Simple, effective worm flies deserve a place in your box. Here’s why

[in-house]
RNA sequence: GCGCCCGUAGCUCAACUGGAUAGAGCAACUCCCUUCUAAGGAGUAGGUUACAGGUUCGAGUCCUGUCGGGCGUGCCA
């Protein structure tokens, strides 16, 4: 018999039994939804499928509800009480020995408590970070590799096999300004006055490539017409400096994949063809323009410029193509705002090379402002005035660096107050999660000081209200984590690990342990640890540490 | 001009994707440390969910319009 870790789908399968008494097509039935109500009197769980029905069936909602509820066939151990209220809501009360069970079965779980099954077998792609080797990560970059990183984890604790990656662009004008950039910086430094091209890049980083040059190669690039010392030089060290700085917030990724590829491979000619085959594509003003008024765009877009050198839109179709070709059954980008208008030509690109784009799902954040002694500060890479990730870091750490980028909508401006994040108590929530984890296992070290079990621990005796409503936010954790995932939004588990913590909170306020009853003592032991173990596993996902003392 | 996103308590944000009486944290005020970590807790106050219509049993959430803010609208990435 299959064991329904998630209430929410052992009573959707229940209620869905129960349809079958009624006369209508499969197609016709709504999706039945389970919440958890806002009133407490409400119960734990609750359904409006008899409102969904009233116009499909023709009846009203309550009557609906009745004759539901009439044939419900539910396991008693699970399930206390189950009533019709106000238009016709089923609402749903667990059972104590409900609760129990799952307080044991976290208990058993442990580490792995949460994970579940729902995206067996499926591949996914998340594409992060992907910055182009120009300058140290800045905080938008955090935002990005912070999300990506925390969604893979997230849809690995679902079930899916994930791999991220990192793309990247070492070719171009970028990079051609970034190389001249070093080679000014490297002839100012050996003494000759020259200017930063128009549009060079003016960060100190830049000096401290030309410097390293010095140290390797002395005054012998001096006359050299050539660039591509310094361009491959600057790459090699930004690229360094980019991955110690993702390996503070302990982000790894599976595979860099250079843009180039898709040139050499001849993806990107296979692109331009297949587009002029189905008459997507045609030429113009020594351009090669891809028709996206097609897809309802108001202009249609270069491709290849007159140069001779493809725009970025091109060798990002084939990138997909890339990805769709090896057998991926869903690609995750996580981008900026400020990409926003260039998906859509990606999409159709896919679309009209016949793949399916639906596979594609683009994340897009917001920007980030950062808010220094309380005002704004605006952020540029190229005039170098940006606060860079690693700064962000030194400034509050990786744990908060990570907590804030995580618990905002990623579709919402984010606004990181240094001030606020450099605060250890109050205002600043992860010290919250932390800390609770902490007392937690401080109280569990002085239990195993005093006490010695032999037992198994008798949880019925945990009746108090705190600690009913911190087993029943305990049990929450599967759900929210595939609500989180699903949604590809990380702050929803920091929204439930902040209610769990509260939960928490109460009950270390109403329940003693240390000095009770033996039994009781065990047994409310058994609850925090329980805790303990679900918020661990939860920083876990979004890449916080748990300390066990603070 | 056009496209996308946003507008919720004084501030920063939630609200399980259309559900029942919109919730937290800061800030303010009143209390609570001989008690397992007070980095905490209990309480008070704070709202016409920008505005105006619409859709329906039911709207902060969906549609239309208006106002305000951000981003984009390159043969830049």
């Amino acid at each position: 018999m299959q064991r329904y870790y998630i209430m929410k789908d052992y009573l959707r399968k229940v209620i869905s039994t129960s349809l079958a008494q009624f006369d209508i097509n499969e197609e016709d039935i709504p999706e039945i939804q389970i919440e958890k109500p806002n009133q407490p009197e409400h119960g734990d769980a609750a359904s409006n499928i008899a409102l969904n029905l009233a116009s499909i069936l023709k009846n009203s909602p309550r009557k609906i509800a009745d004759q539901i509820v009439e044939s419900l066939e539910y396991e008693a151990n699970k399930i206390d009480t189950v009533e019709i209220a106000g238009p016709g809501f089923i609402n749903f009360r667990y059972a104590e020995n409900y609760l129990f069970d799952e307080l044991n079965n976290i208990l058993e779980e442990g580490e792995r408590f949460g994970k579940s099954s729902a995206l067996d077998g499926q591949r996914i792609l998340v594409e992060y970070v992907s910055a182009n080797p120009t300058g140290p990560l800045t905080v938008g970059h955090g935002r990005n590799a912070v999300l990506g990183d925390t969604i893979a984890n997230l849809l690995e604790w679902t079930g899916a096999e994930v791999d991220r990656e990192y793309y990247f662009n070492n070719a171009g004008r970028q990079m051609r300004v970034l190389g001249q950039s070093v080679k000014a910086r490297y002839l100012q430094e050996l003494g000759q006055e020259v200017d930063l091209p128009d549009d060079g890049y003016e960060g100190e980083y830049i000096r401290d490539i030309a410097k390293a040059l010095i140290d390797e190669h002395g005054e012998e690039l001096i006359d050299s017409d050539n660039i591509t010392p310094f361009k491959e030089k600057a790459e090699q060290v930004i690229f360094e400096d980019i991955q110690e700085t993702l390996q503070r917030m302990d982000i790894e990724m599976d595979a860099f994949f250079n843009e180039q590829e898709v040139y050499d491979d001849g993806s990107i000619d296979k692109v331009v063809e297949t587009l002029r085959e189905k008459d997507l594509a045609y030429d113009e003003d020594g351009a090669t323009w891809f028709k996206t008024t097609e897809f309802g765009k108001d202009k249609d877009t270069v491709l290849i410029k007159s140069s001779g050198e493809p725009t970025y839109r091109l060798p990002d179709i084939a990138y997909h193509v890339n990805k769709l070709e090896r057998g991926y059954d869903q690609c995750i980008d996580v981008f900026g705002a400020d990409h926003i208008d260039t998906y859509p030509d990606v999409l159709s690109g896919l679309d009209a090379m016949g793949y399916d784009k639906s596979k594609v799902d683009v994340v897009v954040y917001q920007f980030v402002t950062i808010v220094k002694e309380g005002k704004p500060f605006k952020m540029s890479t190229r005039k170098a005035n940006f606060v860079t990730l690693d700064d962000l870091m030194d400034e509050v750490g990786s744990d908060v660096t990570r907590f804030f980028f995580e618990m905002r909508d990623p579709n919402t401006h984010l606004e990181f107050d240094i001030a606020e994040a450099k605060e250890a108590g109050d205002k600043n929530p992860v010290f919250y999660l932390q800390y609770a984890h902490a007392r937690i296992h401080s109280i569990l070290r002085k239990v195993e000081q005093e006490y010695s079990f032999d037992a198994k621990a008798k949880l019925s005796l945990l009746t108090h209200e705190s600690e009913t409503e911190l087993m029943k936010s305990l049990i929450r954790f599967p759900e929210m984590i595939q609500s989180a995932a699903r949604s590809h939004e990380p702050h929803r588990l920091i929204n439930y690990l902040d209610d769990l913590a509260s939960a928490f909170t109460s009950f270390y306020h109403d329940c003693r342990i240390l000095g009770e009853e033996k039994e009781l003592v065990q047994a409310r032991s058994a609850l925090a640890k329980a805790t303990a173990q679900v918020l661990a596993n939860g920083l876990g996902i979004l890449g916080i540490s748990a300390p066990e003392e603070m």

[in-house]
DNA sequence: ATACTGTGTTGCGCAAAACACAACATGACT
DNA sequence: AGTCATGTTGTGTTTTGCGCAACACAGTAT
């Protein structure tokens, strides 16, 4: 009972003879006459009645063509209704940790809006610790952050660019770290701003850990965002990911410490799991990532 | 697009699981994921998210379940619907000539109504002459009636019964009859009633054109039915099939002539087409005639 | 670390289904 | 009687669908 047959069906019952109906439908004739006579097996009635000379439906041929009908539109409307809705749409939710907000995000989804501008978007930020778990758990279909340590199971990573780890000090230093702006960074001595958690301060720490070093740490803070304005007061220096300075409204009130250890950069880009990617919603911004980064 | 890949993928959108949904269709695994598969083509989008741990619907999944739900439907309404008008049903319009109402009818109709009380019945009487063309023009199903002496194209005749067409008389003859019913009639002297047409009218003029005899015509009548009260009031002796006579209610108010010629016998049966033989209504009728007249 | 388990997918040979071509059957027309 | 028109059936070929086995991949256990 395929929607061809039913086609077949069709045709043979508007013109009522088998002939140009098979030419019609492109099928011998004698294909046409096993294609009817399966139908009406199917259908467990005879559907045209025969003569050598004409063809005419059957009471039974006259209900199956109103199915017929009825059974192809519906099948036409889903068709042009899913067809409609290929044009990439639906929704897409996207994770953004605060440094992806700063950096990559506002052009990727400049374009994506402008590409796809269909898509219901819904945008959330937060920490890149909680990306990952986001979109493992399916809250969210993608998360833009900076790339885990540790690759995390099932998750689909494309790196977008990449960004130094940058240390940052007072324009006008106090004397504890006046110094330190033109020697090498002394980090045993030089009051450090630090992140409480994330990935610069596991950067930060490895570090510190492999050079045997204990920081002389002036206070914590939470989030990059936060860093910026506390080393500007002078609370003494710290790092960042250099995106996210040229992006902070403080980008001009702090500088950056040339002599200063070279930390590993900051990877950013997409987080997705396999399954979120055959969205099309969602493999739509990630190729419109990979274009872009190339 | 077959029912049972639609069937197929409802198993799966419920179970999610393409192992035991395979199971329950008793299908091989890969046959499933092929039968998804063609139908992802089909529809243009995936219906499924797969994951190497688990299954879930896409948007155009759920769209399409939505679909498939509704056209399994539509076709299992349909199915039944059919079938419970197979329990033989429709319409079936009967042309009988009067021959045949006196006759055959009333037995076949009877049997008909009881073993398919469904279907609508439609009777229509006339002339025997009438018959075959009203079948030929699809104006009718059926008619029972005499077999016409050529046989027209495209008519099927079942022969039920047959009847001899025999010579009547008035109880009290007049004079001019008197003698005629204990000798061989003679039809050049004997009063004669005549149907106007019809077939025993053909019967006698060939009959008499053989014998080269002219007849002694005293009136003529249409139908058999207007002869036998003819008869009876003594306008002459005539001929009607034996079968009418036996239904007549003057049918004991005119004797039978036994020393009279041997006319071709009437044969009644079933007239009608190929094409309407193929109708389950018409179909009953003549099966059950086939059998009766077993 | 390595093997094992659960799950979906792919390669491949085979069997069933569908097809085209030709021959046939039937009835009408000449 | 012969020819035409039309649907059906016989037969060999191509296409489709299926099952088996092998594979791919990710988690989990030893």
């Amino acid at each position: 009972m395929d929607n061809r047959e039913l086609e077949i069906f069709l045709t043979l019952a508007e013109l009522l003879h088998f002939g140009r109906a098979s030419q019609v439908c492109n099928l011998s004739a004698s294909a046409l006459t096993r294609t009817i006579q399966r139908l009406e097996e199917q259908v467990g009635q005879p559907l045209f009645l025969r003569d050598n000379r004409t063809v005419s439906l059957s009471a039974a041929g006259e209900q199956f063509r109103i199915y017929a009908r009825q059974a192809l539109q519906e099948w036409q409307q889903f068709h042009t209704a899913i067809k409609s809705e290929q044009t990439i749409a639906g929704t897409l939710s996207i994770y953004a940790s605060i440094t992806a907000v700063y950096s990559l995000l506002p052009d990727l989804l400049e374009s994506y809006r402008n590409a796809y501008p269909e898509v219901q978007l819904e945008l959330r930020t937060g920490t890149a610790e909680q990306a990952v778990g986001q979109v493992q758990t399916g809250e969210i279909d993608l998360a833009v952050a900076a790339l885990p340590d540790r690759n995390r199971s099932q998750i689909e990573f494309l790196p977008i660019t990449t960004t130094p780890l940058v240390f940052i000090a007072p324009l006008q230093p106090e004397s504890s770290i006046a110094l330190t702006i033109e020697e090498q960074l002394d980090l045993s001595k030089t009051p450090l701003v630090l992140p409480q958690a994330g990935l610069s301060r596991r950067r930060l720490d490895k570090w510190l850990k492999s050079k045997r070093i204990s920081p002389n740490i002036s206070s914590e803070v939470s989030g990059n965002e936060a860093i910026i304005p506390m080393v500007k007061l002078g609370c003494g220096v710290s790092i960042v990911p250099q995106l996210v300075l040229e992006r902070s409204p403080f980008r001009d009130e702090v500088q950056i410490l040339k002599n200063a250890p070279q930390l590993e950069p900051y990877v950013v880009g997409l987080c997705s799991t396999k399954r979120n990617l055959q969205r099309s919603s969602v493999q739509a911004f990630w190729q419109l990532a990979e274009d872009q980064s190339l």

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Anglers have long known that trout eat worms, but there was never much of an attempt to imitate worms until fairly recently. There seem to be two general reasons for this. One is a traditional fly-fishing aversion to lures that are icky or smack of live bait. Secondly, until serious scientific analysis of trout waters began 50 or 60 years ago, we really didn’t know how many worms they held. Turns out, they’re pretty common. Many rivers, especially siltier ones, are home to aquatic worms, while rain and winter runoff add terrestrial worms to the mix. So, although they’re generally thought of as early-season fodder, worms can be in the water all season long. As a bonus, worm flies also resemble plus-sized caddis larvae, another major riverine food source.